Colin Van Lang does not dream of becoming a classicist. The 18-year-old recent Brunswick School graduate will probably major in engineering when he gets to Stanford University this fall.
But when admissions officers asked him which teacher had the most profound effect on his life, he said it was his high school Latin teacher, the Rev. Richard Cipolla.
"He stretches your mind," Van Lang said. "The course was much more challenging than any other AP (Advanced Placement) course. Most of my motivation to stay with Latin was because of the teacher."
Van Lang's response was among those that recently earned Cipolla a place on the National Honor Roll of Outstanding American Teachers, and is typical among students of Latin, according to both school officials and national experts who have been watching the language gain popularity in recent years.
"What kids are drawn to is teachers who love what they teach," said Tom Philip, Brunswick School's headmaster. "And there is no debate that Cipolla loves what he does."
This enthusiasm has helped inspire more students to study the dead language, and to follow it through the two levels of AP courses the school offers to juniors and seniors, he said.
"The numbers have been rising slowly every year," Philip said. "It's been uniquely popular, and that has not always been the case. Six years ago, we only had a few sections of Latin classes. Now we have three Latin teachers in (the Upper School of) Brunswick."
Partly to help better prepare the many students who want to sign up for Latin as freshmen, and partly to keep up with peer institutions who are requiring that students start studying the language at an earlier age, the school has decided to make Latin mandatory for sixth-graders for the first time this year.
In the past, seventh- and eighth-graders were only required to take Latin a few days a week. After students pass these requirements, they can choose between continuing with Latin exclusively, studying Latin and a modern language like French, Spanish or Chinese; or switching to a modern language exclusively.
Latin has been a "flexible requirement" for students at Greenwich Academy, Brunswick's sister institution, beginning in sixth grade for almost a decade, according to Jill Riverain, head of the languages department.
"Ten years ago, interest in Latin really started to wane, and we felt it was too important to lose," Riverain said. But recently, she said, "the pendulum has been swinging back."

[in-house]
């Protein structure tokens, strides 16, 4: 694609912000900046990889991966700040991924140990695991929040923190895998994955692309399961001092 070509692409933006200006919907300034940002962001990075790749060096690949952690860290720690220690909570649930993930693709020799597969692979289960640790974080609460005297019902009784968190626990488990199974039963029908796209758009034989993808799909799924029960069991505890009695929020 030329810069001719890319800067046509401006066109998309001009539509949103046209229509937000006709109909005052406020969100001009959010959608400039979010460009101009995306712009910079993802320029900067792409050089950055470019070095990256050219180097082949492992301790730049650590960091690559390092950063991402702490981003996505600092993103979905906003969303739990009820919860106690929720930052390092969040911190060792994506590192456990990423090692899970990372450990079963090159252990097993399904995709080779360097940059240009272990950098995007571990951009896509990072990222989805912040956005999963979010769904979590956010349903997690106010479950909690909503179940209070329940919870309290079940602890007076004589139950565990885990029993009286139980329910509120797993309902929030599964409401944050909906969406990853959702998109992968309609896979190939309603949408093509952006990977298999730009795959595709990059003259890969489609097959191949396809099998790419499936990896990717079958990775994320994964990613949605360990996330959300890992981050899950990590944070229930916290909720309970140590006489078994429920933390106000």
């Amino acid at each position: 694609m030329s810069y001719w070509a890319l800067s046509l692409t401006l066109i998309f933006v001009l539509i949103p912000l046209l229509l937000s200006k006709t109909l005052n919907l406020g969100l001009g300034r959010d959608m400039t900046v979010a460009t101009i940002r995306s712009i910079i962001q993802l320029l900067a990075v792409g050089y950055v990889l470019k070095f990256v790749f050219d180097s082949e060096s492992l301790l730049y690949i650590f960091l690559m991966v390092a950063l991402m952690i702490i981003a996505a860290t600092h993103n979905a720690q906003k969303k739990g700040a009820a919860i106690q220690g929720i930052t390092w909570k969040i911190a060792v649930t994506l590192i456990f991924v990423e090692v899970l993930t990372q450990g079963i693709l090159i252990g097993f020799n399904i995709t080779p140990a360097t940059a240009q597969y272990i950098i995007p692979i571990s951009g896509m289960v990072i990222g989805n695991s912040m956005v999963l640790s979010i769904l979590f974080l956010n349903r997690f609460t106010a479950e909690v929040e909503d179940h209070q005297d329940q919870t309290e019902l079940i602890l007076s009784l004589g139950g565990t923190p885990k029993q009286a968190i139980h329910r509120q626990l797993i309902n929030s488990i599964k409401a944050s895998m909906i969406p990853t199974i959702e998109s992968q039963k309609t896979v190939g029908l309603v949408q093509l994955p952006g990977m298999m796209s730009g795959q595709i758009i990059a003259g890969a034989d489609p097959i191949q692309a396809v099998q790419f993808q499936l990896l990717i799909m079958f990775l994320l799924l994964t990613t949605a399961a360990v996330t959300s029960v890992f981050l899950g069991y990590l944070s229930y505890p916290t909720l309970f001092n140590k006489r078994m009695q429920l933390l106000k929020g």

Enrollment in the National Latin Exam has grown steadily in recent years, according to Jeri Dutra, director of the American Classical League, which sponsors the test. She believes the biggest reason for the rise is that Latin teachers are unusually passionate about what they teach.
"A lot of times, I put the interest on the teacher, because they are definitely really into their subject and into their students, so they have the kids really interested."
Cipolla, 64, a Catholic priest who got his first doctorate degree in chemistry and his second in theology, believes the resurgence of interest in Latin has several sources.
"I think that our parents are so conscious of the SAT scores of their sons, and of course their daughters at Greenwich Academy, and all the statistics indicate that those kids who have had Latin do better," he said. His courses are open to students at both Brunswick and Greenwich Academy.
He also thinks the language's notorious difficulty scores points with college admissions officers, but believes the reasons it grips students run deeper. A knowledge of Latin is an opening to the very foundations of Western culture," he said. "In a multicultural age, there is a renewed interest in what does it mean to be Western? What does it mean to have a European background? I would hope that that driving force is at least as important as SAT scores and the value of Latin in the eyes of the college admissions officials."
Getting to commune directly with the founding texts of Western civilization, from the Bible to the Aeneid, was what turned on recent Greenwich Academy graduate Isabelle Schless, 18, but she doesn't believe having advanced Latin courses on her transcript hurt her application to Dartmouth College, where she plans to major in either classics or international relations.
She noted that her classmates in her advanced Latin class all seemed to be going to the country's top colleges.
"Classics majors have the highest acceptance rates into medical and law school because of the way it helps you think and memorize," she said. "It's a very methodical language."
But also a very beautiful one, she added. "It has the aspect of puzzle-solving, but it also has the most unbelievable literature that went with it," she said. "It appealed to both sides of my brain."
That said, she added there were times when the homework was so frustrating she would run around her house screaming, "The Romans killed it for a reason!"
But in the end, the difficulty of the language is its allure, Cipolla said.
"I believe strongly that be-cause of the difficulty of Latin, and the very nature of the language, it forces students to think more," he said. "I tell my kids, I have been to many schools, and gotten all these degrees, but where I learned to think was in high school Latin."